Though the number of Internet of Things (IoT) devices online today continues to fall below what experts predicted just a half decade ago, IoT use cases are maturing across varied industries, including retail, logistics, and transportation. As organizations consider IoT solutions - either as initial pilots or follow-on projects - ensuring smooth integration with existing hardware and software systems remains a key challenge. A diverse set of vendors aim to address this challenge, as well as complementary concerns, particularly IoT cybersecurity.
“New and old machines rarely integrate as well as one might hope... If your chosen [Internet of Things] project will require technological heroism, or the digital equivalent of duct tape solutions for tricky integration challenges, consider a different project instead. Come back to your favorite project when reliable connectors become available or when new generations of equipment are more compatible.”
Sloan School of Management
Massachusetts Institute of Technology
This report examines key challenges and considerations for implementing Internet of Things (IoT) solutions in enterprise environments, with a particular emphasis on the integration between IoT devices and legacy software.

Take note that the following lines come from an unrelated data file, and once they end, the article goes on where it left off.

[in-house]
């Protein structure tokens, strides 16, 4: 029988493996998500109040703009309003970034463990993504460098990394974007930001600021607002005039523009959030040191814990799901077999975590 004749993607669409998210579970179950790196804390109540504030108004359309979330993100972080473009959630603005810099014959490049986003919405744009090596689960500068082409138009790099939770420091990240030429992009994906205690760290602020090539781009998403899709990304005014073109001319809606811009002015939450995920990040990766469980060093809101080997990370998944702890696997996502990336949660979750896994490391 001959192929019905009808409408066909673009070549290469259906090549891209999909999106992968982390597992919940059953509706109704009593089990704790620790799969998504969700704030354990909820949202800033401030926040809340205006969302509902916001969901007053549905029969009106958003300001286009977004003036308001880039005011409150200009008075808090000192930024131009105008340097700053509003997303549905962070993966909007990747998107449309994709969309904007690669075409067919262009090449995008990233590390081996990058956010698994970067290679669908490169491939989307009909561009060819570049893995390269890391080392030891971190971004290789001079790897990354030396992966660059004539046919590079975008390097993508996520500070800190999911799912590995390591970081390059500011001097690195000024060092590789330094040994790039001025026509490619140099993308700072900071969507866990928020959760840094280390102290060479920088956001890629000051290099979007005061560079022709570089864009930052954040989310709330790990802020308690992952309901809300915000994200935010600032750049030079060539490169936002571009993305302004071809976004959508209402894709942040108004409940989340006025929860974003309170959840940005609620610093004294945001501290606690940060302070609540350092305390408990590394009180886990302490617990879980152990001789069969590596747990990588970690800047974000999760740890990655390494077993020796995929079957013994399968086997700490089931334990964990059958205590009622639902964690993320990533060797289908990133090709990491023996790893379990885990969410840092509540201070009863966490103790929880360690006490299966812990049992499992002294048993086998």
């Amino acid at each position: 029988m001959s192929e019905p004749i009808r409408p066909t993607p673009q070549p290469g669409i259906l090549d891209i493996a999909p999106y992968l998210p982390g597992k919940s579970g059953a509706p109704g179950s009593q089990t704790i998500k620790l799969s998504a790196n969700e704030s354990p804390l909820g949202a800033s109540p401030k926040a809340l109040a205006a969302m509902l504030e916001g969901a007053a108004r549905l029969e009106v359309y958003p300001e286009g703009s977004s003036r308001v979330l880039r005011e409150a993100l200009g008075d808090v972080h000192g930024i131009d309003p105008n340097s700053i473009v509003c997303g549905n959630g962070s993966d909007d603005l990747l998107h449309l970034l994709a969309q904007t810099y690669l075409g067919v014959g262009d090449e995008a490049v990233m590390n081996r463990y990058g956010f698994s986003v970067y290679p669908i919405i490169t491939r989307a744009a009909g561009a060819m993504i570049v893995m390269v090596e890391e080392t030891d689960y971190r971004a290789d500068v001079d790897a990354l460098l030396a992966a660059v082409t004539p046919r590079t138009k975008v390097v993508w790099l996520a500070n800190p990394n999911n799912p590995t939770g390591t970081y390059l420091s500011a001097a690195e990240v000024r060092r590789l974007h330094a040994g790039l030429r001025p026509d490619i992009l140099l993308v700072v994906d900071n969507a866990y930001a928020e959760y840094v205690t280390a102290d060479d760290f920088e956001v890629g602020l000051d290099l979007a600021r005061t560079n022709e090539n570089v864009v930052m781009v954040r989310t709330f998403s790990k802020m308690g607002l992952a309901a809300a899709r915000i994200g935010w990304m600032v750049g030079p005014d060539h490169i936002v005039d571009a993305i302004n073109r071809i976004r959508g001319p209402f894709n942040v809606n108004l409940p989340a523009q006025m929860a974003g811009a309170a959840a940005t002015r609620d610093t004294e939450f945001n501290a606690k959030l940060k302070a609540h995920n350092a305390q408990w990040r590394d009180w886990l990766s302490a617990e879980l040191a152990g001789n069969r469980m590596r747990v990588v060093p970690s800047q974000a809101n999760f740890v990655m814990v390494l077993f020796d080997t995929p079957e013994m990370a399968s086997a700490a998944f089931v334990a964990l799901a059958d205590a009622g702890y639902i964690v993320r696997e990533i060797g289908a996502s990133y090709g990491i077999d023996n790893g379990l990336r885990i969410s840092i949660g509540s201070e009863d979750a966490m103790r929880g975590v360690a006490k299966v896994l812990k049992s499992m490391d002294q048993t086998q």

IoT encompasses billions of internet-connected devices around the world deployed at the edge to collect and share data. The way these “smart” devices - which can include objects as diverse as wearable fitness trackers, home thermostats, Radio-Frequency Identification (RFID) tags, and infrastructure sensors - communicate with one another, data analytics and storage tools, and the humans they are designed to inform, make up the broader IoT solution stack. In general, IoT, an admittedly amorphous label, is only applied to objects that until recently would not have had an internet connection, leaving laptops, desktops, and mobile phones out from underneath the IoT umbrella.
Distinct from consumer-focused applications, the growing maturation of “IoT-enabled industrial assets” - autonomous robots with IoT sensors, for example - has spurred some enterprises to experiment with or fully embrace smart factories, smart warehouses, smart grids, and smart plants. The industrial IoT (IIoT), as this sub sector of the wider IoT market is commonly known, is often associated with broader digital transformation efforts underway as part of the fourth industrial revolution, or Industry 4.0.